Mark Pittman, the Loeb Award-winning Bloomberg journalist, a personal friend, a legendary financial reporter and the first person to sue the Fed (in conjunction with Bloomberg News) and win, passed away on Wednesday. He was 52. Our thoughts are with his family.
Bloomberg's brief on Mark's legacy.
Nov. 27 (Bloomberg) -- Mark Pittman, the award-winning
investigative reporter whose fight to open the Federal Reserve
to more scrutiny led Bloomberg News to sue the central bank and
win, died Nov. 25 in Yonkers, New York. He was 52.
Pittman suffered from heart-related illnesses. The precise
cause of his death wasn’t known, said his friend William Karesh,
vice president of the Global Health Program at the Bronx, New
York-based Wildlife Conservation Society.
Pittman, a former police-beat reporter who joined Bloomberg
News in 1997, wrote stories in 2007 predicting the collapse of
the banking system. That year, he won the Gerald Loeb Award from
the UCLA Anderson School of Management, the highest accolade in
financial journalism, for “Wall Street’s Faustian Bargain,” a
series of articles on the breakdown of the U.S. mortgage
Pittman’s fight to make the Fed more accountable resulted
in an Aug. 24 victory in Manhattan Federal Court affirming the
public’s right to know about the central bank’s more than $2
trillion in loans to financial firms. Pittman drew the attention
of filmmakers Andrew and Leslie Cockburn, who gave him a
prominent role in their documentary about subprime mortgages,
“American Casino,” which was shown at New York City’s Tribeca
Film Festival in May.
“Who sues the Fed? One reporter on the planet,” said Emma
Moody, a Wall Street Journal editor who worked with Pittman at
Bloomberg. “The more complex the issue, the more he wanted to
dig into it. Years ago, he forced us to learn what a credit-
default swap was. He dragged us kicking and screaming.”
Police Reporter, Ranch Hand
James Mark Pittman was born Oct. 25, 1957, in Kansas City,
Kansas, where he played linebacker on the high school football
team. He took engineering classes at the University of Kansas in
Lawrence before graduating with a degree in journalism in 1981.
He was married soon after and had a daughter, Maggie, in 1983.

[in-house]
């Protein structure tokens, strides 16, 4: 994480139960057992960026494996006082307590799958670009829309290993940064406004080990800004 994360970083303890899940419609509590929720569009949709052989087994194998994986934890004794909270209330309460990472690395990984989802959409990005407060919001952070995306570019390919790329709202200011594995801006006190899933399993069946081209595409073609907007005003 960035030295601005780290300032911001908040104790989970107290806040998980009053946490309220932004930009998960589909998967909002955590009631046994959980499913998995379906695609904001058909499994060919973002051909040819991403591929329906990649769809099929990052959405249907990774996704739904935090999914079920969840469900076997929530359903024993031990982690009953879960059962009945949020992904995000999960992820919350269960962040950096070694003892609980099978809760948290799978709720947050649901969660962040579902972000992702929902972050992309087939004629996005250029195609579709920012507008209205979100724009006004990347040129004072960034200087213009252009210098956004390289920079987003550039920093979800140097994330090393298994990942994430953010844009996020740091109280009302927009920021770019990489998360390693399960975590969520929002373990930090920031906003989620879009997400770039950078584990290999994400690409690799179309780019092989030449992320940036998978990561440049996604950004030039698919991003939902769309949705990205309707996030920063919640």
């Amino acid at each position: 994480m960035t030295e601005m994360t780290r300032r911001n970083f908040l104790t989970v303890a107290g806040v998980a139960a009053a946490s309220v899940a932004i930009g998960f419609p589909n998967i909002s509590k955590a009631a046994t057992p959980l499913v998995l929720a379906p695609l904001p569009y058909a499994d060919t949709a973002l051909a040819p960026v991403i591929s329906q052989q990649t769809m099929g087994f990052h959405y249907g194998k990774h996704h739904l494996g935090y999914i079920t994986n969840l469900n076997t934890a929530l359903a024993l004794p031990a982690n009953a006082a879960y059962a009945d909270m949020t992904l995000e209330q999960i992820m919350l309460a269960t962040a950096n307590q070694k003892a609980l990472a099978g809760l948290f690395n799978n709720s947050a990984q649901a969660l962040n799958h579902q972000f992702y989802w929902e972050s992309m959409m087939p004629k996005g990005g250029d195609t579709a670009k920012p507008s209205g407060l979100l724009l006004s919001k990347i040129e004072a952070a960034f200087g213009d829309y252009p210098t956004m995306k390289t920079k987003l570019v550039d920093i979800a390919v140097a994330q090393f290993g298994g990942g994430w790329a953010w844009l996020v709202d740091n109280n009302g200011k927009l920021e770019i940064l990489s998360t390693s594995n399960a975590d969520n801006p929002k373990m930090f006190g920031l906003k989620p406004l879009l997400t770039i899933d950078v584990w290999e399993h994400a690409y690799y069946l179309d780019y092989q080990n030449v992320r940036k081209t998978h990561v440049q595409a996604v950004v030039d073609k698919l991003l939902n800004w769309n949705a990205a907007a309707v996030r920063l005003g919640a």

The marriage ended in divorce.
Pittman’s first reporting job, covering the police
department for the Coffeyville Journal in southern Kansas, paid
so little he took a part-time job as a ranch hand across the
Oklahoma border in Lenapah, according to an interview he gave to
Ryan Chittum for the Columbia Journalism Review’s The Audit, a
watchdog for the business press.
“What a funny guy -- huge personality,” Chittum said in
an e-mail message. “Mark was my favorite reporter working. In a
time when too much journalism is timid or co-opted, Mark
personified the whole ‘afflict the comfortable’ tenet of the
business. Mark’s passing is a huge loss for journalism at a time
when we can least afford it.”
No Small Moves
Pittman spent a year in Rochester, New York, with the
Democrat & Chronicle newspaper and 12 years at the Times Herald-
Record in Middletown, New York, where he met his second wife,
Laura Fahrenthold-Pittman in 1995.
“All I know is we fell in love the moment we met,”
Fahrenthold-Pittman said in an interview Friday. “We moved in
together a week later. He was as serious about his family life
as he was about work. Mark did nothing in a small way.”
Pittman joined Bloomberg News in 1997. In 2007, he was
writing about the securitization of home loans when subprime
borrowers, who have bad or limited credit histories, began
missing payments on their mortgages at a faster pace.
Pittman’s June 29, 2007, article, headlined “S&P, Moody’s
Hide Rising Risk on $200 Billion of Mortgage Bonds,” was
excoriated at the time by Portfolio.com for “trying to play
‘gotcha’ with the ratings agencies.”
“And that really isn’t helpful,” said the unsigned
posting. [TD: the posting is not unsigned, it was authored by "Yves Smith" and Felix Salmon]
Beating the Pack
Pittman’s story proved prescient. So did his reports on
U.S. banks exporting toxic mortgages overseas, on Treasury
Secretary Henry M. Paulson’s role in creating those troubled
assets while he was chief executive officer of Goldman Sachs
Group Inc. and on the U.S. bailout of American International